When it comes to the relative strength of U.S. balance sheets, you’d be hard pressed to find a harsher critic than SocGen’s Andrew Lapthorne who, for quite some time, has been pounding the table on what he recently called “grotesque” corporate leverage.
“Leverage in the U.S. is grotesque for this stage of the cycle [and] at the moment you’ve got peak leverage at peak prices,” he mused, in a May interview with Bloomberg, adding that “it’s not like you have to dig deep to find a problem.”
Part of that “problem” is that corporate management teams have been incentivized to employ financial engineering in the service of inflating their bottom lines with buybacks amid record low borrowing costs. That penchant for recklessness is at least in part attributable to the perverse incentives created by equity-linked compensation and also to the “tyranny” of short-term thinking (i.e., a focus on the favorable optics that accompany bottom line quarterly beats).
Up until 2018, the market hasn’t been particularly keen on punishing that kind of behavior. In fact, as Goldman details in a note dated Friday, measures of leverage have become completely disconnected from relative equity performance (this is a point numerous analysts have made in one way or another over the past year as QE has effectively kept the cycle from turning). To wit:
Strong balance sheet stocks have historically outperformed weak balance sheet stocks during environments of rising leverage. This cycle, however, while net debt/EBITDA for the median S&P 500 company rose to the highest level on record, firms with weak balance sheets outperformed dramatically as investors rewarded firms capitalizing on historically accommodative monetary policy (Exhibit 2).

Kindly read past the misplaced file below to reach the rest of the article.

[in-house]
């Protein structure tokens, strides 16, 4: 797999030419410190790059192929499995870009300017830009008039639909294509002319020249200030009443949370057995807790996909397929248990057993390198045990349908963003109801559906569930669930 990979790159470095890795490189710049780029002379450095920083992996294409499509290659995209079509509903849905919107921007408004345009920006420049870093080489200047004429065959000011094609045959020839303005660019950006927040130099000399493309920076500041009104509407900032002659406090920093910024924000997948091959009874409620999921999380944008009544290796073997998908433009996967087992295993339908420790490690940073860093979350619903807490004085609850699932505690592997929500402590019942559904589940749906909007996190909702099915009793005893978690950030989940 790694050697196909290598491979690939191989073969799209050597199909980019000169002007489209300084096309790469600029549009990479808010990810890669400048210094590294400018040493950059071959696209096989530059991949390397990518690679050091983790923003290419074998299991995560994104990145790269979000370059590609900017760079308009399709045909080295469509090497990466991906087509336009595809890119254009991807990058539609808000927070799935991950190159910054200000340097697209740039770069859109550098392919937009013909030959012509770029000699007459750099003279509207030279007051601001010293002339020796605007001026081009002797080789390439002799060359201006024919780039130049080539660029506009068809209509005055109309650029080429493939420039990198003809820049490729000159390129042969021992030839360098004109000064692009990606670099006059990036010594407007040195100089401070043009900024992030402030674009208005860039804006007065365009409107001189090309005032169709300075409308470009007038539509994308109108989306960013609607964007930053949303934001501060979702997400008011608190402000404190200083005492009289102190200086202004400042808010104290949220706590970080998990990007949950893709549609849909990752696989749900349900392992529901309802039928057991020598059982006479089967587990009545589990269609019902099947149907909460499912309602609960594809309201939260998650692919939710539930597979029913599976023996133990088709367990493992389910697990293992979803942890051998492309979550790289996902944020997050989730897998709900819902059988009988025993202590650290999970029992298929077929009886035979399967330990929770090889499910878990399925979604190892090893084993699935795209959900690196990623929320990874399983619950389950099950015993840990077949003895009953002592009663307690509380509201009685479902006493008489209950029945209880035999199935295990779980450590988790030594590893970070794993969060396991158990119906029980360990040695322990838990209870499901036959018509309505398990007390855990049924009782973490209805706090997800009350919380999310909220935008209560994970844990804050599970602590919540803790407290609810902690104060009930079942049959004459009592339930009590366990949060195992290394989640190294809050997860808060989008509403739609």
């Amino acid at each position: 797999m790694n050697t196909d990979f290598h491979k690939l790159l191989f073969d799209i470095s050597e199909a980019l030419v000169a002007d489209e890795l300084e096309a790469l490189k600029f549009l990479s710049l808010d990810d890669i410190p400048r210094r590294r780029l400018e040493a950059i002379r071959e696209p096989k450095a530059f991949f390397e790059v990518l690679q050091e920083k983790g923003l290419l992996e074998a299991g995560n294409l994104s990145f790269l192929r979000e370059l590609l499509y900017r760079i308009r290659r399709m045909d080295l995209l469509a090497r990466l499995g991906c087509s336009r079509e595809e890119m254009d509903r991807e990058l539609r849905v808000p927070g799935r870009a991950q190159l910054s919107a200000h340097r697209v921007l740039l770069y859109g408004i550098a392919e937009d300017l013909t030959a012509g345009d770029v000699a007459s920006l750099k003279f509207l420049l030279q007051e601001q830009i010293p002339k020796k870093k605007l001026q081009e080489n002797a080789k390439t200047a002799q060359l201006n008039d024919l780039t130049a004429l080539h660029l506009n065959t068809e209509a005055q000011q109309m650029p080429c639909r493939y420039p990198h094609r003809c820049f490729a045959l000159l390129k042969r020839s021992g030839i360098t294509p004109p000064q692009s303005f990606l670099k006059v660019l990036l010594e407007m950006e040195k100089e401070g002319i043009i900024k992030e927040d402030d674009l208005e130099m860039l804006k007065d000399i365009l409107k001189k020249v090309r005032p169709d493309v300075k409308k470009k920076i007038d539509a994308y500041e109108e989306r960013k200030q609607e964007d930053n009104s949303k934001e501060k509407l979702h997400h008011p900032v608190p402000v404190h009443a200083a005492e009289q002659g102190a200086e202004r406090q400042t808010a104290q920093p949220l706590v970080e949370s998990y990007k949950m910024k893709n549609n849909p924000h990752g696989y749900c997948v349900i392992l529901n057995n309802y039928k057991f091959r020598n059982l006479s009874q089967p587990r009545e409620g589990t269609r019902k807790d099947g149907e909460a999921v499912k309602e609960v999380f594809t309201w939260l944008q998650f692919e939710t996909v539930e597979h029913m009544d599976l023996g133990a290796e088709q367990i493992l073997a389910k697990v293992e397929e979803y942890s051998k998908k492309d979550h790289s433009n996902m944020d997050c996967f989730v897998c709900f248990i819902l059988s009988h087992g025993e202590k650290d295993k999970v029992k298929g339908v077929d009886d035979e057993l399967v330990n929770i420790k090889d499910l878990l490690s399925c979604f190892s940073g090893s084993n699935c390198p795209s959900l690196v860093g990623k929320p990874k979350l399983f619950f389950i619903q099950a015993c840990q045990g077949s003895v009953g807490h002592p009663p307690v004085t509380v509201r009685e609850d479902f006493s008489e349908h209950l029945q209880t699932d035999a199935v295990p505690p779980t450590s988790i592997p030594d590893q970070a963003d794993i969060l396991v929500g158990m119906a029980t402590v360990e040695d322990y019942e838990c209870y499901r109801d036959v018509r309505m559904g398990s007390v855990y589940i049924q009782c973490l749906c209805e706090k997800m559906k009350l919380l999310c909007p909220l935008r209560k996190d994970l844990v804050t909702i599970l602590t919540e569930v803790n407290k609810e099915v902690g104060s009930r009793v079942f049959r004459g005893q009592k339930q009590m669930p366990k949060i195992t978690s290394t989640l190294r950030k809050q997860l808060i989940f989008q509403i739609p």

That’s obviously insane, but if you squint, you can see it turning around there at the bottom right-hand corner.
“Since January 2017, however, firms with strong balance sheets have outperformed [and] we expect this recent trend will continue as monetary policy normalizes,” the bank goes on to write.
This is a critical discussion. As financial conditions tighten, it’s reasonable to assume that the equity of companies with stronger balance sheets will outperform as rising rates and tighter conditions effectively represent the tide going out on corporate management teams that lack discipline. Remember, financial conditions have remained loose despite Fed hikes thanks to the dollar’s rough 2017 and the fact that 10Y yields nearly fell below 2% last September before the market finally began to price back in Trump’s fiscal agenda.
Here’s Goldman documenting the gradual tightening of their FCI and recommending an tilt to stronger balance sheet stocks:
We expect financial conditions will continue to tighten from record easy levels. The Goldman Sachs US Financial Conditions Index (FCI) shows that conditions have steadily tightened since reaching the easiest level on record in January. Since then, all five components of the FCI have contributed to tighter financial conditions: 10- year US Treasury yields have risen, the USD has strengthened, credit spreads have widened, equities have fallen, and the Fed delivered an interest rate hike at its March meeting.
In the equities market, tightening financial conditions should drive the continued outperformance of stocks with strong balance sheets (Exhibit 1). We have recommended investors own strong balance sheet stocks given the backdrop of record corporate leverage and Fed tightening.
The time to act on this is probably now (or better yet yesterday), because as you might have noticed, the lengthy reprieve that markets got from the assumed tightening that should accompany Fed hikes is over and unless the turmoil in EM or some other acute shock ends up delivering a truly harrowing collapse in DM equities, it doesn’t seem like Jerome Powell is going to be predisposed to deviating from the course the Fed has set.
Here’s Goldman one more time:
Looking further ahead, our economists’ expected Fed hike path is much more hawkish than futures market pricing. Futures pricing implies 2 additional hikes in 2018 and 2 hikes in 2019, below our economists’ forecast of 3 and 4 hikes, respectively. Further, our colleagues believe the risks to their forecast of 4 rate hikes in 2019 are skewed to the upside.